Becoming a Certified Nursing Assistant
Certified nursing assistants, or CNAs, are the staff that most patients will remember. They are the nurses who come into the room when paged; help the patients with regular activities, like going to the bathroom; spend time answering patients’ questions; or simply stop in to check that patients are doing alright. CNAs will see the patient through each stage of illness and recovery. It is a very hands-on, people oriented profession that offers a remarkable sense of purpose and accomplishment.
Along with a strong desire to help people, becoming a CNA requires completion of a course that takes between six and twelve weeks, participation in clinical work, and, of course, an exit exam. Depending on the state of residence, other requirements may apply and can usually be found online. It is also a good idea to check out the different types of schooling available locally and online. The cost of the training will vary based on the method and the amount of time required to complete the training. Areas of study include human anatomy, nutrition, infection control, and first aid. Skills that a student will need to develop that may not be part of the training are human interaction and patience. The job involves dealing with people who are suffering and likely are not at their best emotionally; understanding and concern are necessary to do the job well.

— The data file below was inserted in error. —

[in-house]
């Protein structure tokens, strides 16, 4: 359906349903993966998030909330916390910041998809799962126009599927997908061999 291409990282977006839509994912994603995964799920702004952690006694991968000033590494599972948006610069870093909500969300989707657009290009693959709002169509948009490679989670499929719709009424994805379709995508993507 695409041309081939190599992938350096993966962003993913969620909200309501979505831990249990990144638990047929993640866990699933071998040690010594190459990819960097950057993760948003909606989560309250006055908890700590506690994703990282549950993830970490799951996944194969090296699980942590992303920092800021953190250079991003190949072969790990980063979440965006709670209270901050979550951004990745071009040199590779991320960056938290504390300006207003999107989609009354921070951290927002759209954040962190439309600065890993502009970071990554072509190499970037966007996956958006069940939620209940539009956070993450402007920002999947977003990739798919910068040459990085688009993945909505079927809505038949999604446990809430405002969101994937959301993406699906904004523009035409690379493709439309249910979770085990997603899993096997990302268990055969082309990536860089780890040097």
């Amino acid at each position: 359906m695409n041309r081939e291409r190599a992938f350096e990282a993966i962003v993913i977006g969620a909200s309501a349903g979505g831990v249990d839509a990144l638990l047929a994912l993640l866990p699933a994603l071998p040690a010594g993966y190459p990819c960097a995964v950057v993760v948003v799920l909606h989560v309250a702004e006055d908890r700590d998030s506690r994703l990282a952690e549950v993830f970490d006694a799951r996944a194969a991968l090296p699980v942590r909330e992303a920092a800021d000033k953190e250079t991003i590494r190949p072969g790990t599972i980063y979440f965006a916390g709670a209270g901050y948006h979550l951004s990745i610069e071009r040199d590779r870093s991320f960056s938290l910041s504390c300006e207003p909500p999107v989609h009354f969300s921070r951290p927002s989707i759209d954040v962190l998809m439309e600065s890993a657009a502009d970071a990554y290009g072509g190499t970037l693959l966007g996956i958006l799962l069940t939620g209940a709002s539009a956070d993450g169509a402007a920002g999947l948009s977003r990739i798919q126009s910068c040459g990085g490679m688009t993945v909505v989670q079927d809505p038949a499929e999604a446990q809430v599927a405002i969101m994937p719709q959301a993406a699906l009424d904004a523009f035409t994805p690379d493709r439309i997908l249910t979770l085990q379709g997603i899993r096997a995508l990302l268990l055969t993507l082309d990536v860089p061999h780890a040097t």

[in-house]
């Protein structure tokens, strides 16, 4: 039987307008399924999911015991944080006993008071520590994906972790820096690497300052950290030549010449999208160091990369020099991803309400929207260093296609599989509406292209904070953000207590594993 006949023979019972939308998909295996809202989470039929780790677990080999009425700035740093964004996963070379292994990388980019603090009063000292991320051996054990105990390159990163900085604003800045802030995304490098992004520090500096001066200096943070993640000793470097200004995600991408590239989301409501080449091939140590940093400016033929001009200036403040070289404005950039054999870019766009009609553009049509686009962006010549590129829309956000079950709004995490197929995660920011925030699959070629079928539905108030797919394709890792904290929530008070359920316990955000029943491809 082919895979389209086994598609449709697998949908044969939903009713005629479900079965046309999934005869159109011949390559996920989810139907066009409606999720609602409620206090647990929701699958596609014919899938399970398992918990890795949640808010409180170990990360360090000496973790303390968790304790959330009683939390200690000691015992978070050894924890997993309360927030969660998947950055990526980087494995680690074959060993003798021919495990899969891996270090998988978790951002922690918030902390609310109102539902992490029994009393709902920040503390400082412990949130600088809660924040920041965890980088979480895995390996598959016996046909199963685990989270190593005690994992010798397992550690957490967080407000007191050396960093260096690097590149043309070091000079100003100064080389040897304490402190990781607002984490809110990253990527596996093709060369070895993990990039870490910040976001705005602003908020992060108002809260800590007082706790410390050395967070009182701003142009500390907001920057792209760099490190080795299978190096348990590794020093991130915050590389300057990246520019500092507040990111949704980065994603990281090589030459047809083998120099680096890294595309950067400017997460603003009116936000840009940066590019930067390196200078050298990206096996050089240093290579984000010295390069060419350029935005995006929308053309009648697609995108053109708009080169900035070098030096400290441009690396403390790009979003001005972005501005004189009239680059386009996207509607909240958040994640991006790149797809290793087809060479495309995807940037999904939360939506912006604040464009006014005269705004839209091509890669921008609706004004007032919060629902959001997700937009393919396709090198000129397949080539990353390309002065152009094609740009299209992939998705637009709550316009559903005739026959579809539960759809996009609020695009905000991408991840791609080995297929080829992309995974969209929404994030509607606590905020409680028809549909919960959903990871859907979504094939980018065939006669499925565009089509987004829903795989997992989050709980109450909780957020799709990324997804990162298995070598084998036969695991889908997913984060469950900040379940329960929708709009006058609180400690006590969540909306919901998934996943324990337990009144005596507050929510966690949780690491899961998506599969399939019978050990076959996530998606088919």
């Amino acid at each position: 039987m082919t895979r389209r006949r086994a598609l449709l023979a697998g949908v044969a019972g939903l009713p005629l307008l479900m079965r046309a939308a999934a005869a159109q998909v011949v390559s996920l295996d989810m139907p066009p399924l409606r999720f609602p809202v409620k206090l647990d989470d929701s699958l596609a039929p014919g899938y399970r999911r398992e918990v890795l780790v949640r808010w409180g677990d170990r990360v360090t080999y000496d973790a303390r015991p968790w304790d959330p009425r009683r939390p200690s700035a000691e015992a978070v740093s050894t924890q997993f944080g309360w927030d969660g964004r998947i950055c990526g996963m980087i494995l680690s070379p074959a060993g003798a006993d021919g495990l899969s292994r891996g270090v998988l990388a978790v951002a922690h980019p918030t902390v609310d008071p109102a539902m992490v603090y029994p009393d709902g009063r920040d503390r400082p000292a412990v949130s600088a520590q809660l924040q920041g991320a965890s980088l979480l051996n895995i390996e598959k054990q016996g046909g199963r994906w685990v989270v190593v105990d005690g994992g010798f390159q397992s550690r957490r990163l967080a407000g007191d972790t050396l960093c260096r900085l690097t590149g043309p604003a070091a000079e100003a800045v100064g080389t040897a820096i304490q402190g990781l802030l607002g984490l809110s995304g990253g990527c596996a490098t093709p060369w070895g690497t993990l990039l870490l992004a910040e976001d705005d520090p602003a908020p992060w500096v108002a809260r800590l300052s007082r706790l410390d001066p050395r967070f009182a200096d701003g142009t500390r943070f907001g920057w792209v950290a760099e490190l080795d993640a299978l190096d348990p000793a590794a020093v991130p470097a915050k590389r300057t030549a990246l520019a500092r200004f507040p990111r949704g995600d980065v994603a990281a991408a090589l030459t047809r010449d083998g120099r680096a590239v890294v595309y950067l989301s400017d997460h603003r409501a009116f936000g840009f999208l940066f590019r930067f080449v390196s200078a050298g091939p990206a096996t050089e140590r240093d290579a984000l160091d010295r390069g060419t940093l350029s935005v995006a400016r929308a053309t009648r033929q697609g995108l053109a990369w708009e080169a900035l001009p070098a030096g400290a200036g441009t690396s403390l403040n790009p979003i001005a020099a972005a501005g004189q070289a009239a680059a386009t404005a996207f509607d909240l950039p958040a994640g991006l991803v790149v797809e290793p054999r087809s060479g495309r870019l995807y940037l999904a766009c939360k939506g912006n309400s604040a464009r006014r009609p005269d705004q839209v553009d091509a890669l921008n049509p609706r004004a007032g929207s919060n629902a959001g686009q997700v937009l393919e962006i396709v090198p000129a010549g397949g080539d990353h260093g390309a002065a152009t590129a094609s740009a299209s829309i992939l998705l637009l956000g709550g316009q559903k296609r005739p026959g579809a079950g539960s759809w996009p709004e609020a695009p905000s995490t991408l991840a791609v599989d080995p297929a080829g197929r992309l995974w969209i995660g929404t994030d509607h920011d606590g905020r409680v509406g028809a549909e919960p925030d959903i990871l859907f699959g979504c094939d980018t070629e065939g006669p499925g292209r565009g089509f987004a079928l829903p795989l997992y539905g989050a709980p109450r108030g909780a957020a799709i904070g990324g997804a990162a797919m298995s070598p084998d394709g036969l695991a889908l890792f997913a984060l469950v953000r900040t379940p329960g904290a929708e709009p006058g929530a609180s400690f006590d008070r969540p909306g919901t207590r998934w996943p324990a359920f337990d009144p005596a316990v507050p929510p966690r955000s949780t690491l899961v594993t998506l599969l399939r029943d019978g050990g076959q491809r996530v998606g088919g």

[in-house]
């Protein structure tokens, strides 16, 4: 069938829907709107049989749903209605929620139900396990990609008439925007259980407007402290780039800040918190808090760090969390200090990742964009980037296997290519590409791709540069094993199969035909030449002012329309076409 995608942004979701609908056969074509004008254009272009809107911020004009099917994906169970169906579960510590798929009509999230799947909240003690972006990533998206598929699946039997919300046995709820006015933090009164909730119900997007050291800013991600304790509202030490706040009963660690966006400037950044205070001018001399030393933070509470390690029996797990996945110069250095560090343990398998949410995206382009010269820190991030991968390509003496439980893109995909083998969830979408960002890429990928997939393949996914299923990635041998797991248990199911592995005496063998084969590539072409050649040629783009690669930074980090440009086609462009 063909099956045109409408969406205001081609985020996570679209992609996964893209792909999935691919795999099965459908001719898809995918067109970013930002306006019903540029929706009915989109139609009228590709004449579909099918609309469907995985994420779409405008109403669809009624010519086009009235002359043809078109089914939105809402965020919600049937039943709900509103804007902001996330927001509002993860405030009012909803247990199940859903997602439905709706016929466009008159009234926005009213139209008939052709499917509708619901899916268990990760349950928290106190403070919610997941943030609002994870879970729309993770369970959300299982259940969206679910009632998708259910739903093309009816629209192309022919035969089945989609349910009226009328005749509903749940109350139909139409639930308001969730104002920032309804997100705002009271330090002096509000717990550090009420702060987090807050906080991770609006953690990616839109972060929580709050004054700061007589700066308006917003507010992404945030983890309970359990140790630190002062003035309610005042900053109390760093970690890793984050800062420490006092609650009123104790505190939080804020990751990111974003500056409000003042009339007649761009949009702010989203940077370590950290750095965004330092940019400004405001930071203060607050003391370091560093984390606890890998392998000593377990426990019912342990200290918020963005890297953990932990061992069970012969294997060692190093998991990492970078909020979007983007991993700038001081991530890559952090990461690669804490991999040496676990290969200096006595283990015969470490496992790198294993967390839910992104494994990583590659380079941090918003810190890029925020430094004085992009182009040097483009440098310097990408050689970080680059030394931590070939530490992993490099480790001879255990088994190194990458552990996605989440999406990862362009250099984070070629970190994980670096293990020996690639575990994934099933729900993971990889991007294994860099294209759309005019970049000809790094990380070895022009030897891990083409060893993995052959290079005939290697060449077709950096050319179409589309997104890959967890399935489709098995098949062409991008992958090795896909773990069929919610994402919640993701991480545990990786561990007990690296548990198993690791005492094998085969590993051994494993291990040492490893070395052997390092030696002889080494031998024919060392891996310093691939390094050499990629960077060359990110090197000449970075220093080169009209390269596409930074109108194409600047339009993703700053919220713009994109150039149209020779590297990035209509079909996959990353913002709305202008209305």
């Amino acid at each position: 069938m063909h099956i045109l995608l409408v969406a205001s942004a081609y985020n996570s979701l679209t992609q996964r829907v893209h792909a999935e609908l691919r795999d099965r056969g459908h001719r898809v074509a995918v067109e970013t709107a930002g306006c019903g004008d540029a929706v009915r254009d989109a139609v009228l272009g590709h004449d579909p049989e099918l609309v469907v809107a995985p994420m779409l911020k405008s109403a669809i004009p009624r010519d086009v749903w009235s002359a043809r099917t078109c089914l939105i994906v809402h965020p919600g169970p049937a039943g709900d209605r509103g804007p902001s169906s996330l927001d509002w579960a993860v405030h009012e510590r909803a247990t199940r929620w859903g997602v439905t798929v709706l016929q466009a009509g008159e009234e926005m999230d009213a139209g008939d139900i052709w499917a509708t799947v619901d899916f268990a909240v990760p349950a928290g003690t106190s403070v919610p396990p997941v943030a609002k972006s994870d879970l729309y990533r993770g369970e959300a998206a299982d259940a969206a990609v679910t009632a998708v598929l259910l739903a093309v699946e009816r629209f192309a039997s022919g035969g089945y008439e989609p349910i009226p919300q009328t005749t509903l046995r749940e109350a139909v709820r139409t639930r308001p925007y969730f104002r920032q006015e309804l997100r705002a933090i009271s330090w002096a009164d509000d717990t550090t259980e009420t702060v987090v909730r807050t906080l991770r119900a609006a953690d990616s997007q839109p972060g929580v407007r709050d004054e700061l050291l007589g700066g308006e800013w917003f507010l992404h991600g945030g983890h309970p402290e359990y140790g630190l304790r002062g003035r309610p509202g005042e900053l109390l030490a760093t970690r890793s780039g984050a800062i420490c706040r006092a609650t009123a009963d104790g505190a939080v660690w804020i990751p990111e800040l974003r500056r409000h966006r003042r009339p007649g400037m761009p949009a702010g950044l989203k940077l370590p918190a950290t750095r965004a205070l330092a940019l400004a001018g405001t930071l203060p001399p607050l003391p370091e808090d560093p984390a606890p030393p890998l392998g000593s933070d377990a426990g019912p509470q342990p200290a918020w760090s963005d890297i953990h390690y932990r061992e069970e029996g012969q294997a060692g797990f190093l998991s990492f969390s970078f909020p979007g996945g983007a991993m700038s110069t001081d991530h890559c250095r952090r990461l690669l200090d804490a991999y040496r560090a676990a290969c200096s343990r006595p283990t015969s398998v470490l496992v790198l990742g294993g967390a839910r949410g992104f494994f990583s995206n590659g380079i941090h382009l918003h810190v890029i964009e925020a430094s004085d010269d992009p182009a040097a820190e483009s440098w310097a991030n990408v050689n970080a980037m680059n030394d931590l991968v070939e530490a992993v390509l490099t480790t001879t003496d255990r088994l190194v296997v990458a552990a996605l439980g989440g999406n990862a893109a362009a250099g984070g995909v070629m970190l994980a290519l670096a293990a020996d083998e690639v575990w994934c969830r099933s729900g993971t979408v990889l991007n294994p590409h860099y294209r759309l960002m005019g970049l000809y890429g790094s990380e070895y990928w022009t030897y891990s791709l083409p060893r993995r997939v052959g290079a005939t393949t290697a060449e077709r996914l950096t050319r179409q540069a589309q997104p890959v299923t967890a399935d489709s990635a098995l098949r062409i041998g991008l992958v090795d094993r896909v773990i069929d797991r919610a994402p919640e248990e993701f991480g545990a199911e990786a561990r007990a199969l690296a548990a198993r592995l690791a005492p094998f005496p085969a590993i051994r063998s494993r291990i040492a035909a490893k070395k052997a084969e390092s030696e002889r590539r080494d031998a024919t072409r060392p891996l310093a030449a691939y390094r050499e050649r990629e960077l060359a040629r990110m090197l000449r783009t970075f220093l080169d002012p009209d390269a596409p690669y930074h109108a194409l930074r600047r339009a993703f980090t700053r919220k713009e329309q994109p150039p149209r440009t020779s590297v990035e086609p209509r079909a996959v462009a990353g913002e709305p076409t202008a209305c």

Beginning CNAs average $20,000 to $30,000 a year. Location and employer are two primary factors that determine starting pay. Large hospitals offer very different benefits and pay compared to a small, private doctor’s office. CNAs are also employed to work in nursing homes, clinics, schools, and private homes. Obviously the type of facility the CNA works in will determine the daily work load, but several jobs are pretty universal, like grooming, bathing, and monitoring vital signs.